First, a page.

City Engineer Scott Murphy said CDOT has partnered with the City of Montrose over the years to create comprehensive access control plans for the highway corridors throughout the city.
To date, this has included the creation of the San Juan Access Control Plan (2010) and two South Townsend Access Control Plans for the area south of Niagara Road (in 2009 and updated in 2019).
As a continuation of this effort, CDOT is now working on an access control plan for North Townsend Avenue/Highway 50 extending from North 9th Street within the City of Montrose north to the Montrose county line. This project is being performed by CDOT ($85k) in partnership with the City of Montrose ($20k), Montrose County ($40k), and the Town of Olathe ($5k).
Access control plans are long-term planning tools that document access types, locations, and frontage road connections that are ultimately desired along a corridor. The plans aim to maximize the efficiency, contiguity, and safety of a corridor and to meet the requirements of the state highway access code. Typically, the plans are used to guide development/re-development or large highway projects as they occur. Along those lines, access control plans are typically created for corridors likely to see continued development or redevelopment.
The project team has produced a draft of the access control plan available online with the City Council packet documents. This draft plan is initially being presented to the City of Montrose, the Town of Olathe, and Montrose County elected officials.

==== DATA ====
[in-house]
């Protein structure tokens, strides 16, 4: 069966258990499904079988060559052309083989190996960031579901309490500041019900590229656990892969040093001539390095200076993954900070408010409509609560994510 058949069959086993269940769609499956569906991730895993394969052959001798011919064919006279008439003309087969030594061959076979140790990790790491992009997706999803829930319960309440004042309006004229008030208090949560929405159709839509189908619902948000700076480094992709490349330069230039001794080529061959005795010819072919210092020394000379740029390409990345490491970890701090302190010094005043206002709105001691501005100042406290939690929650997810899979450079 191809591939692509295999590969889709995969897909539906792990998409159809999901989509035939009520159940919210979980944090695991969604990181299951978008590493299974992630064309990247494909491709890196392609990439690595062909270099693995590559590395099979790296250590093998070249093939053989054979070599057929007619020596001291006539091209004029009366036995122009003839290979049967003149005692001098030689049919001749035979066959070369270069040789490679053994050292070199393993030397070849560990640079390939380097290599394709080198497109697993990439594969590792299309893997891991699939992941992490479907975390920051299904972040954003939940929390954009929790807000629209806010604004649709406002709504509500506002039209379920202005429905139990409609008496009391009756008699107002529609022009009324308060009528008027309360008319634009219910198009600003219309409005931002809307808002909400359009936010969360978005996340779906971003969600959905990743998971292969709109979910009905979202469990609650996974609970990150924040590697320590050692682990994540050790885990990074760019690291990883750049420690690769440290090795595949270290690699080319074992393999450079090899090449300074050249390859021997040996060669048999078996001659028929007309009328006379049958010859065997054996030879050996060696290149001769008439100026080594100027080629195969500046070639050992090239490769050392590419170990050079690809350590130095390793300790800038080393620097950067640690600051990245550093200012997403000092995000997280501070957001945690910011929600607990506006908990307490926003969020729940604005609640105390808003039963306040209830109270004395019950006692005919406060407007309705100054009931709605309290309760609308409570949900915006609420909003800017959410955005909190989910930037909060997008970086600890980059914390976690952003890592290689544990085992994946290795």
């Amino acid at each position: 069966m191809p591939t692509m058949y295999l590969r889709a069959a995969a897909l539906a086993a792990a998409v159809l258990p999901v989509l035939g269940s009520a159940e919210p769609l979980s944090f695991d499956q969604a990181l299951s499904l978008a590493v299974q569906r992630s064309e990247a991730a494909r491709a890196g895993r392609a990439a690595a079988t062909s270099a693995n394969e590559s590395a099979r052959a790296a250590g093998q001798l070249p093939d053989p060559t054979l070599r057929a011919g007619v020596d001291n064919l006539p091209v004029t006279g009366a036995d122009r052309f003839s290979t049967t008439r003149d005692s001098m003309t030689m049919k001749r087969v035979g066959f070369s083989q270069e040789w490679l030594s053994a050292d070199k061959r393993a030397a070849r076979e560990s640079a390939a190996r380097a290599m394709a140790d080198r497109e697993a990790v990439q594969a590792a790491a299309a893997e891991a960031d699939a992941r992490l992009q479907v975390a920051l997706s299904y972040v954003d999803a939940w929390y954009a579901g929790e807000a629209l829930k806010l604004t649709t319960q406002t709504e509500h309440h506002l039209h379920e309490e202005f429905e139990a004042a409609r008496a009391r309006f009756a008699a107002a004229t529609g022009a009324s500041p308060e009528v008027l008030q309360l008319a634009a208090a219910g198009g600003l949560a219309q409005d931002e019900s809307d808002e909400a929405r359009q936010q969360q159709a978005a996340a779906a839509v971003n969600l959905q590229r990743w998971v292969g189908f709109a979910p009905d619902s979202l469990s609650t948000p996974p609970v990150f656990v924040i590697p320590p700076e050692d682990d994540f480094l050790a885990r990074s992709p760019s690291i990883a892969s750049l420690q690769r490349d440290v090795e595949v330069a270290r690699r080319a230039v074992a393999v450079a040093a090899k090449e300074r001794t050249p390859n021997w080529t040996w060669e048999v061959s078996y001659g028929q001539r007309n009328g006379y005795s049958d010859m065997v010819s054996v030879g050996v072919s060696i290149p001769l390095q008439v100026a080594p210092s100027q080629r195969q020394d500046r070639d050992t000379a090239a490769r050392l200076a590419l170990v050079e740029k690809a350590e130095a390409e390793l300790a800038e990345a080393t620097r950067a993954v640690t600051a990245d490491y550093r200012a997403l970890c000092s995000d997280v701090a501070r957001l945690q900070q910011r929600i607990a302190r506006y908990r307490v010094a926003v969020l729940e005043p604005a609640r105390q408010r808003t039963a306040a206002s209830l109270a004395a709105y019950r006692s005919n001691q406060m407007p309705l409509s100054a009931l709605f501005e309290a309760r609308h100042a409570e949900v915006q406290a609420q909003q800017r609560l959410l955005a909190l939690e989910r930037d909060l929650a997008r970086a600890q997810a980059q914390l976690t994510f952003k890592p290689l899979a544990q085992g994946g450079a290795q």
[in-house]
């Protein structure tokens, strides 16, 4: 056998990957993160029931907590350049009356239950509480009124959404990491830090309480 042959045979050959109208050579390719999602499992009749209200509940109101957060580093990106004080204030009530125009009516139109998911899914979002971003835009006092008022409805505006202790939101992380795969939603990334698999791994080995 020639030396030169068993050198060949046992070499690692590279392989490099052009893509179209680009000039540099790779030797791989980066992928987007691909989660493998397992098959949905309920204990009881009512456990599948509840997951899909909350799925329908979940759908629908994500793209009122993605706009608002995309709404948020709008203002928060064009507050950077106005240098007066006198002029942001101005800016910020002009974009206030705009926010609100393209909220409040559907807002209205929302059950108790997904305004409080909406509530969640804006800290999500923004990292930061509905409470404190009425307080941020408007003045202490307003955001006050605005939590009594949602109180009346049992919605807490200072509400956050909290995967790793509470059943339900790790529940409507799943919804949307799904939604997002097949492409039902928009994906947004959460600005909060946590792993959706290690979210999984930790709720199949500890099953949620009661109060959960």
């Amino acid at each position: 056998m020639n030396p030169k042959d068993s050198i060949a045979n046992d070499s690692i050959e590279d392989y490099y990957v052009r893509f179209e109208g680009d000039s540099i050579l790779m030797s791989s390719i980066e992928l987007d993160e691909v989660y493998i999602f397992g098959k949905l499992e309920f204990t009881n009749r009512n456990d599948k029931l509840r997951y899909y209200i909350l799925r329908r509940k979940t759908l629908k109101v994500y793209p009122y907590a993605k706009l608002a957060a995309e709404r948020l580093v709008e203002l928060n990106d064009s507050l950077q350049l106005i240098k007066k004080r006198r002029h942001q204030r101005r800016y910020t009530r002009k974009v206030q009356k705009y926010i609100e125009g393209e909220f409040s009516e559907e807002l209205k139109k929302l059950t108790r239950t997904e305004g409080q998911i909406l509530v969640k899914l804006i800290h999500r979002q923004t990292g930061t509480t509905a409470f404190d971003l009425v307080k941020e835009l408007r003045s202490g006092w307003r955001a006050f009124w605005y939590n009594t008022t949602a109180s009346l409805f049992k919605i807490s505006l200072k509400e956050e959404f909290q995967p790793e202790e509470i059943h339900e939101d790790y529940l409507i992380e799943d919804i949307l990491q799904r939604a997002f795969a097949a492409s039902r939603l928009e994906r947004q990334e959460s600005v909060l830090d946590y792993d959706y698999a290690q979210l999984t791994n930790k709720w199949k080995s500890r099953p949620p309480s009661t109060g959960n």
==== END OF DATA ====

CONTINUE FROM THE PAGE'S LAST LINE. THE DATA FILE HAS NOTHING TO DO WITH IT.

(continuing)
Following these initial presentations, the project team will then perform public outreach consisting of one-on-one meetings with adjacent landowners and a public open house.
Details on the public outreach will be advertised once available. After incorporating public feedback, the plan will be finalized and come before each jurisdiction for formal adoption through the execution of an intergovernmental agreement.
GENERAL CITY COUNCIL DISCUSSION
City Councilors thanked city staff for hosting a successful Parade of Lights on December 3. The parade had a record number of participants this year, with a total of 75.
All City Council meetings are recorded and made available online via the city’s website and cable channels 191 for Charter subscribers and 970 for Elevate subscribers. Replays of council meetings are also broadcast at 6 p.m. on the same channels on days that the council is not in session.
In addition, each regular meeting is archived on the City of Montrose’s YouTube channel.
Residents can watch all regular City Council meetings and work sessions live and on-demand through the city’s Public Meetings Portal.
For more city news visit CityOfMontrose.org.